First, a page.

The page, which attracted more than 200 members in its first 48 hours, illustrates the power of social media and its potential to do harm as well as good.
Chris Cook of Bakersfield, CA, created the "I Hate Dr. Dove of Bakersfield" page last week, claiming that pediatric dentist Edward Dove, DDS, extracted his 5-year-old son's tooth on August 22 without anesthesia. Cook also claims his son vomited, screamed, and urinated on himself while being held down by several assistants during the procedure.
Dr. Dove -- who is well-known in Bakersfield and has three other offices in California -- denied the allegations of improper treatment. He told DrBicuspid.com that he performed multiple pulpotomies and crowns on the same child last December, without complaints from the parents.
Cook brought his son back to Dr. Dove for additional treatment on August 22. Contrary to Cook's allegations, Dr. Dove said he gave the boy Vistaril and Versed orally via a medicine dropper, followed by a full carpule of 4% Septocaine via injection, prior to performing the extraction.
"I absolutely tested to ensure that he was numb," Dr. Dove told DrBicuspid.com. "I always do that for extractions. This was not a difficult extraction, and the kid was fine."
Cook could not be reached for comment.
Dr. Dove has no record of disciplinary actions, but he acknowledged that there have been complaints during his 23 years in practice. They have all been dismissed by the Dental Board of California, he said.
Dr. Dove denies the other accusations posted on Cook's Facebook page. And according to his office manager, Rachel Pufahl, only three of the people who posted complaints as of August 26 were actually patients of Dr. Dove.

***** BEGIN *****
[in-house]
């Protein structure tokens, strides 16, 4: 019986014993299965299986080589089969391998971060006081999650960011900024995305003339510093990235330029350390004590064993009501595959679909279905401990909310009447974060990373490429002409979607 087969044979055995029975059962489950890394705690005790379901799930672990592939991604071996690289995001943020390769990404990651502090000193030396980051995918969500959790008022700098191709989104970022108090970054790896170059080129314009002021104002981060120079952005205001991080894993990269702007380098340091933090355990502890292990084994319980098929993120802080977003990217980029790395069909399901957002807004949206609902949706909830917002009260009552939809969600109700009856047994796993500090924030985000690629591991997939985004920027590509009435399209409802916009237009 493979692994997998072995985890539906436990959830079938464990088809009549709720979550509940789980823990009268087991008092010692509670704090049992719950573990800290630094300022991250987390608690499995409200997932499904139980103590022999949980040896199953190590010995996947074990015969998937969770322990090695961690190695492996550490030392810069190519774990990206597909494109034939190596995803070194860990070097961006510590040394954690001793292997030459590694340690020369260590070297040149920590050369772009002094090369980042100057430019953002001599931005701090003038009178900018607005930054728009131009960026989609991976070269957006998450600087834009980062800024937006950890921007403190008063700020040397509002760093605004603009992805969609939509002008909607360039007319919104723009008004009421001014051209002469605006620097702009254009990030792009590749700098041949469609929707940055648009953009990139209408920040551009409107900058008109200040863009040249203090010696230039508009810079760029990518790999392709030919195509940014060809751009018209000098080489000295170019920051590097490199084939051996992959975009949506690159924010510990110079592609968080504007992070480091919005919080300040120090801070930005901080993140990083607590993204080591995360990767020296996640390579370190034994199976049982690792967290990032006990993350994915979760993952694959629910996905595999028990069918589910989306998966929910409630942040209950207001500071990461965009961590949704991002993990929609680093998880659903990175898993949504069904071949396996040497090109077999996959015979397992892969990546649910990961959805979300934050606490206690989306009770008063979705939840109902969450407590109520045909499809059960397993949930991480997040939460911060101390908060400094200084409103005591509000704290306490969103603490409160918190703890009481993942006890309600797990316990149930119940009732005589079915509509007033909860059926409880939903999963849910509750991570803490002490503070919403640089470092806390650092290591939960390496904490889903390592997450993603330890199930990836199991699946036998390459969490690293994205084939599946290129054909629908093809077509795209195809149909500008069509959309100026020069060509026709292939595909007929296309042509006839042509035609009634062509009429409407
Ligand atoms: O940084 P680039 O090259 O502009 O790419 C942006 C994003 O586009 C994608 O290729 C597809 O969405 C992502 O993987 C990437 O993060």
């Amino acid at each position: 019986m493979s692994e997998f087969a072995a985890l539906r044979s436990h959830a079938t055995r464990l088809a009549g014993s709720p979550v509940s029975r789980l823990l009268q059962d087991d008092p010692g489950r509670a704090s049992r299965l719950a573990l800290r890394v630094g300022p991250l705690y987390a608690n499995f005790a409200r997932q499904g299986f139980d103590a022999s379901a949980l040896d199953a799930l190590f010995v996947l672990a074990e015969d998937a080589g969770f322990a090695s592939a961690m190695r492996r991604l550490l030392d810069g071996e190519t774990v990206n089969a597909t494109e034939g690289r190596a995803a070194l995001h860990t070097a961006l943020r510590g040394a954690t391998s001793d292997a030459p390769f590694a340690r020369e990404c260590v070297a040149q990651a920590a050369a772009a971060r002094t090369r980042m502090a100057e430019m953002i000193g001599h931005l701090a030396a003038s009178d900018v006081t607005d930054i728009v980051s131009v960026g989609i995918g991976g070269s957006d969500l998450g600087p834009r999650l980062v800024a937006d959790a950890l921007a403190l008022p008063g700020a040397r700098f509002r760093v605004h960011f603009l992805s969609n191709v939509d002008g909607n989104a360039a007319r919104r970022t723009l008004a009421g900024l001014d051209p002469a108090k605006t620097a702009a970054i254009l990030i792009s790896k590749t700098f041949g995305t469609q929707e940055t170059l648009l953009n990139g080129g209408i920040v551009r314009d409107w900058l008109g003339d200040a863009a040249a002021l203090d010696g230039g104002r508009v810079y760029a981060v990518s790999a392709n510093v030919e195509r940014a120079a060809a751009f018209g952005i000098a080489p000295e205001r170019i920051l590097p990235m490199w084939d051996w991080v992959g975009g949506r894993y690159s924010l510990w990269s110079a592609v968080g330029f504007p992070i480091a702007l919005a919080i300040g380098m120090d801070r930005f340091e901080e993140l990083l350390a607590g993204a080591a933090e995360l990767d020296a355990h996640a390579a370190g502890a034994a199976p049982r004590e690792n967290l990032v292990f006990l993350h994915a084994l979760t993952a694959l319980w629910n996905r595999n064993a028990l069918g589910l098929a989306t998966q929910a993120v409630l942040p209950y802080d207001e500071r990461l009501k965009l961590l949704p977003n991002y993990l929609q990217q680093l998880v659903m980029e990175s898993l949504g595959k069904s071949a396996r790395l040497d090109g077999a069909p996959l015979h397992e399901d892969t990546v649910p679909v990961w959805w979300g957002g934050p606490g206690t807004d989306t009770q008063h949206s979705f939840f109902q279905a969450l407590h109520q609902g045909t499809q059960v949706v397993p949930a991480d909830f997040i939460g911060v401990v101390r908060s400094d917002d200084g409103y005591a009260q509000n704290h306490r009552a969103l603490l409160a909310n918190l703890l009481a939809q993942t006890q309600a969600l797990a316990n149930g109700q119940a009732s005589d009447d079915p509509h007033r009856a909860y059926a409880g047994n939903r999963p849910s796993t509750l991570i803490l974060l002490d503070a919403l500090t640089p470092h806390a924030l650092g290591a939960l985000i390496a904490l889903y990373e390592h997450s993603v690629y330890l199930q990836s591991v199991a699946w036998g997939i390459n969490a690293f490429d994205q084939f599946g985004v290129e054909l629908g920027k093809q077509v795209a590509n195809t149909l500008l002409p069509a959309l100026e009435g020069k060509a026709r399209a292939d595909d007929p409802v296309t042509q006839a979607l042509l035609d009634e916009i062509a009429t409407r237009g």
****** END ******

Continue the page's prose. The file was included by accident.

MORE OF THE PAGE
One supporter, Adam Vinson, posted, "Dr. Dove is my children's dentist and does a fabulous job. This page is a joke," but he was quickly derided by other Facebook posters.
The dispute underscores how quickly consumers can mobilize online and the growing impact of such sites on dentists' reputations. It also shows how powerless dentists and other professionals can be in responding to online complaints.
Patients have been calling Dr. Dove about the Facebook posts, he said, but so far only one person has cancelled.
"I think my reputation will be hurt a little bit, but right now I just want to calm down," Dr. Dove said. "This guy is going ballistic, he's trying to smear me, and I'm getting bullied."
Jason Lipscomb, DDS, a private practice dentist in Virginia who lectures and blogs regularly about social media, warned that this situation could happen to any dentist.
“I think my reputation will be hurt a little bit.”
— Edward Dove, DDS
"The way the marketplace is set up, anybody can set up a Facebook page and they're immediately empowered," he told DrBicuspid.com. "A lot of dentists have their head in the sand and think this can't happen to them. You have to have an online presence and do damage control immediately."
If a problem with a patient crops up, Dr. Lipscomb advises dentists to address it personally, noting that many complaints can be resolved through a phone call. Difficult situations can be turned around, to the dentist's benefit, if they are handled promptly and correctly, he noted.